Monday, March 27, 2006
4:30 pm
G10 BioTech

Computer Science
Spring 2006

New Life Sciences

Itsik Pe'er

The Program for Medical and Population Genetics, Broad Institute of MIT and Harvard
Center for Human Genetic Research, Massachusetts General Hospital


Data, technology and populations for
genomewide association studies


The pervasive effect of genetic variation on medically important phenotypes provides a means for dissecting their underlying mechanisms by identifying variants that are associated with traits of interest. Current trends in human genetics now facilitate, for the first time, pursuing this potential by execution of large scale studies that scan the entire genome for potentially associated variants. Specifically, the talk will present

(1)   The International HapMap Project, a data resource we participated in developing to enable genomewide association studies, and what our analyses of these data tell us about human variation.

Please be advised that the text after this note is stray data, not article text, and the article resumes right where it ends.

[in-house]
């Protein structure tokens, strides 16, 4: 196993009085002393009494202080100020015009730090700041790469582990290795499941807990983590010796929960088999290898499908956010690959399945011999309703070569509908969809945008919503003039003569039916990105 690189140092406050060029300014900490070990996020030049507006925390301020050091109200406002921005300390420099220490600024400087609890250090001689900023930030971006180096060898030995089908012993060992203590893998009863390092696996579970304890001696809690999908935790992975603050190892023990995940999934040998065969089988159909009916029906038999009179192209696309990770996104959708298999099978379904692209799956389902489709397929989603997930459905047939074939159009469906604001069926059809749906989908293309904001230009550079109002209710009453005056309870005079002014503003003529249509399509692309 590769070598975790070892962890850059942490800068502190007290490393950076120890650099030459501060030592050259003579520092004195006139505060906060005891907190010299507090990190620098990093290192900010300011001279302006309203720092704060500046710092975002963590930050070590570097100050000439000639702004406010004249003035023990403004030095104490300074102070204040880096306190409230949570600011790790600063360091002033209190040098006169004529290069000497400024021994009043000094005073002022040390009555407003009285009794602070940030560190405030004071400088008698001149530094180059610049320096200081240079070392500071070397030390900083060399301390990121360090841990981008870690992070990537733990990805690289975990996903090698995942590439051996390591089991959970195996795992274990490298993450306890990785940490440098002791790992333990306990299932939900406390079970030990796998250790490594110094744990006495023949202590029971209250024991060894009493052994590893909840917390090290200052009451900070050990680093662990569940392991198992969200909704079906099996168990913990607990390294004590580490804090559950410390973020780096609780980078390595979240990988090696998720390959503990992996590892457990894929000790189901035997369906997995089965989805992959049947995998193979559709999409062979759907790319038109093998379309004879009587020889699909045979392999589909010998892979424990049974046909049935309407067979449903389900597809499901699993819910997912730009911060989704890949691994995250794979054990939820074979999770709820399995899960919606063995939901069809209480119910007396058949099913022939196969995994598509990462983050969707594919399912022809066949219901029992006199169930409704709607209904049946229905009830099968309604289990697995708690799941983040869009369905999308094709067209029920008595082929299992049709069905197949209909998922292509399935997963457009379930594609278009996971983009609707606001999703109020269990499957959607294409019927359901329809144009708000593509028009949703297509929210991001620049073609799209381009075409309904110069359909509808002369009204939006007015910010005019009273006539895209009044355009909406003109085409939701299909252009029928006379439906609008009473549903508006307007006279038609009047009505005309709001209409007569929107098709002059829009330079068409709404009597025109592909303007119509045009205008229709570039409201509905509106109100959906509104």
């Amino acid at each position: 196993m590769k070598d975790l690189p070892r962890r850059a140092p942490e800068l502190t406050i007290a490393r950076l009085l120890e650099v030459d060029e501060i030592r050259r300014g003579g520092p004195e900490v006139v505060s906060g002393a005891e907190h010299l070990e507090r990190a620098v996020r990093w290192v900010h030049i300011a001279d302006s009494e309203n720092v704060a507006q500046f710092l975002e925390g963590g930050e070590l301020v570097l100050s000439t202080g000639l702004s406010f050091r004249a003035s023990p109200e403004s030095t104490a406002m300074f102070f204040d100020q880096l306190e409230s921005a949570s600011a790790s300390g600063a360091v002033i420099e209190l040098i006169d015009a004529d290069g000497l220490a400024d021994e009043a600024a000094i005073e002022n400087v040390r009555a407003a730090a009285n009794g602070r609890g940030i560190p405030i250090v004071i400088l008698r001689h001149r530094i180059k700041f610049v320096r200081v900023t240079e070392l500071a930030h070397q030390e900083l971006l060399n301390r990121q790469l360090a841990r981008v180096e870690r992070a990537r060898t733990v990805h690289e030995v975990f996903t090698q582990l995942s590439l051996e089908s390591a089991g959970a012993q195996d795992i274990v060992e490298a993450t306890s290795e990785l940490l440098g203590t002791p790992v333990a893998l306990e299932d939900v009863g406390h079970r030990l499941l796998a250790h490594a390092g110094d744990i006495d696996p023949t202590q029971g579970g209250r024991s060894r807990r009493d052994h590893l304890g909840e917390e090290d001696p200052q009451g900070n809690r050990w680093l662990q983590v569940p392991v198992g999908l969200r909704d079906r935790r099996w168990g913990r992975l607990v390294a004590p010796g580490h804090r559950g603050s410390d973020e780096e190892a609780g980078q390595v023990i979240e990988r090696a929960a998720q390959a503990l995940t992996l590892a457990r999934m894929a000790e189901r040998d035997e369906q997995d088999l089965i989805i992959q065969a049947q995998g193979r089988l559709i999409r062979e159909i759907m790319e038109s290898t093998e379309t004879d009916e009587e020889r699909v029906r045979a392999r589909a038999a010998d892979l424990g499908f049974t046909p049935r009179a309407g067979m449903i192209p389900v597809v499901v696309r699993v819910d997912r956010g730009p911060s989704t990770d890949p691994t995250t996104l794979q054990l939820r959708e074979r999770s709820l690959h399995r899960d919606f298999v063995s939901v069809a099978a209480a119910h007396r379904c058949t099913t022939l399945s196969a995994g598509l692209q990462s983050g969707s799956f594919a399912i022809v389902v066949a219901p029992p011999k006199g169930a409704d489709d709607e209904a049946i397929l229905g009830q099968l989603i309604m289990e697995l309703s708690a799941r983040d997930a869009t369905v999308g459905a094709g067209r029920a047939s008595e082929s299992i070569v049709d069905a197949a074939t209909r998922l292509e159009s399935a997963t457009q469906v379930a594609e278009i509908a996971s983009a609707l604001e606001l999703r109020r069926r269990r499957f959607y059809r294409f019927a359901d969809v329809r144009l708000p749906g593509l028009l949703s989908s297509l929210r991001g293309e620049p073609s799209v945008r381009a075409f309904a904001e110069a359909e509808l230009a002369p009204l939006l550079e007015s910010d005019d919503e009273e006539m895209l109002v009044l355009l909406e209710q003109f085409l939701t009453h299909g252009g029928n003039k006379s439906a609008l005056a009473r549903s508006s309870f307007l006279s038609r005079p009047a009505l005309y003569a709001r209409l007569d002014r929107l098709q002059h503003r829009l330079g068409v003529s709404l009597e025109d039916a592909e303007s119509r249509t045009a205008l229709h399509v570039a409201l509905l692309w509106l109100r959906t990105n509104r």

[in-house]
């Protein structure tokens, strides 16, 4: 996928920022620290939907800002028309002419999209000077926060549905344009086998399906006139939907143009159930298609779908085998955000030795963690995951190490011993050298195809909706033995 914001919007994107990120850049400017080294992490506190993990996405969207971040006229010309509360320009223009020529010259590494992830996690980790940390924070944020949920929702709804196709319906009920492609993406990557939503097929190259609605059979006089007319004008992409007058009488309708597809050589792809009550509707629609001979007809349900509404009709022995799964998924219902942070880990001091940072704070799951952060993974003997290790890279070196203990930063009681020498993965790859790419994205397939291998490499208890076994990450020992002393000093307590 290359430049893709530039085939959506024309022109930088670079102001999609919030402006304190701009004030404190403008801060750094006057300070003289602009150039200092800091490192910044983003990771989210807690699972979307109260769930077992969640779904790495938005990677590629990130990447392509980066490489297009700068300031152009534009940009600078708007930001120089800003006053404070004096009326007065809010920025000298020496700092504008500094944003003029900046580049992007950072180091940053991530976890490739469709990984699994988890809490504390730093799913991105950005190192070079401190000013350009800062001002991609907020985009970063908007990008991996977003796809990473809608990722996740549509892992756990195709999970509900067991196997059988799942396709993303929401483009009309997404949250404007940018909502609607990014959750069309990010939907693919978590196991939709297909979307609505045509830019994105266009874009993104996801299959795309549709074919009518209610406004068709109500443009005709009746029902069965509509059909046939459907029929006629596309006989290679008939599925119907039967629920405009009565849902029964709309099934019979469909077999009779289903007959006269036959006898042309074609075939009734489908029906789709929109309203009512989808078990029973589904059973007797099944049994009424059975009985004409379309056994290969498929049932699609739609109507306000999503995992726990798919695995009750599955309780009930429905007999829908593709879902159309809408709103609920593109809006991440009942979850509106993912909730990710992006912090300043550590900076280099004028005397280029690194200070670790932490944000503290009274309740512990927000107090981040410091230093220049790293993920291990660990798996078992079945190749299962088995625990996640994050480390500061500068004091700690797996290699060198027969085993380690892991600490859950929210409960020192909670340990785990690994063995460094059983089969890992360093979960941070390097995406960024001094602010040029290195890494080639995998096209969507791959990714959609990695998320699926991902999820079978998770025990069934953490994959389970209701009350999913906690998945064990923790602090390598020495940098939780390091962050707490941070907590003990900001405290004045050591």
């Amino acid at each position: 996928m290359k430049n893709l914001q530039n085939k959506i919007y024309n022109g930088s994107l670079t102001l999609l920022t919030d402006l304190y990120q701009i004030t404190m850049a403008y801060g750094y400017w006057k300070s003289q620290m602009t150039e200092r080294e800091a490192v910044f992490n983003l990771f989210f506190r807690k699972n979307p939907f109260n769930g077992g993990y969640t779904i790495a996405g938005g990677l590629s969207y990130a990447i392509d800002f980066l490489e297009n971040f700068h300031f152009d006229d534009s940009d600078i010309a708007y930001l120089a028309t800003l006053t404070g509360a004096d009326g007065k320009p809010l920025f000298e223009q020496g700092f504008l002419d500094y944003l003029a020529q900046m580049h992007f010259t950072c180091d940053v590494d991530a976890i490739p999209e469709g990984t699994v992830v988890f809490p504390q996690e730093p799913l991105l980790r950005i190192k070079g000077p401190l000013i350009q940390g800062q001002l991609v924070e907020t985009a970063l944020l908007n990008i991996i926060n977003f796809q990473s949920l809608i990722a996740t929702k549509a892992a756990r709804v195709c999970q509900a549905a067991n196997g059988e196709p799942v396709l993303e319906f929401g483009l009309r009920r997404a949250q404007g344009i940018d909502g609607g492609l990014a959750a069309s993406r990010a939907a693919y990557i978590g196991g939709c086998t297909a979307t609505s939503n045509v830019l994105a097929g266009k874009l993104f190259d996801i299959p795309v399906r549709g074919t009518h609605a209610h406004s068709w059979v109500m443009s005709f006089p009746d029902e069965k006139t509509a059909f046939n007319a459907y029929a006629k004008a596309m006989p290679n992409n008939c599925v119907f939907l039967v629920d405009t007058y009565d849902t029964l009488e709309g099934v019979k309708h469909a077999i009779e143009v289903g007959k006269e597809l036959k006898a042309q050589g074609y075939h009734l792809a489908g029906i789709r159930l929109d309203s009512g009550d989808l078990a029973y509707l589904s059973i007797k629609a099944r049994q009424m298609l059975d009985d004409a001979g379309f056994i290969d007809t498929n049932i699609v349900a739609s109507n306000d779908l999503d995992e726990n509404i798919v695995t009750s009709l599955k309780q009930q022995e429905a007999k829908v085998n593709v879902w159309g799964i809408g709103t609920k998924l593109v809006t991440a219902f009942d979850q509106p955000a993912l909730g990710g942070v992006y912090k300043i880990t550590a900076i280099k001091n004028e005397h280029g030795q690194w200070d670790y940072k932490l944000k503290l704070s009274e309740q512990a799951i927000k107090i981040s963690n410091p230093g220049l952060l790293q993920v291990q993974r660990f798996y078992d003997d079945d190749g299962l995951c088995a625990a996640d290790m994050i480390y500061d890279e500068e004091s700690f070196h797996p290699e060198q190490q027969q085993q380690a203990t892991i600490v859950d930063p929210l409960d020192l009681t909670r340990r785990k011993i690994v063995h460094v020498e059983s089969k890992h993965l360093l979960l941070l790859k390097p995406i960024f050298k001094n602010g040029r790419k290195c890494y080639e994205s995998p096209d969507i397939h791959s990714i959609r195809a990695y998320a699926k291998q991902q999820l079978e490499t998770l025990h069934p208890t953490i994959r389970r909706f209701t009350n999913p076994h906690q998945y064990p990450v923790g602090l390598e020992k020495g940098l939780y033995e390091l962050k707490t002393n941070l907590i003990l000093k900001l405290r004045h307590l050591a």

(2)   The current generation of SNP array technology, and how computation and statistics improvements allow it to cover the majority of common human variants.

(3)   The tale of an isolated population in Micronesia, where we show association scans are more promising than elsewhere, though we expose practical complexities of real data and the computational challenges they present.

 Some of the research presented was performed as part of the International HapMap Analysis Team, or in collaborations with Affymetrix Inc. and the Friedman lab at Rockefeller University.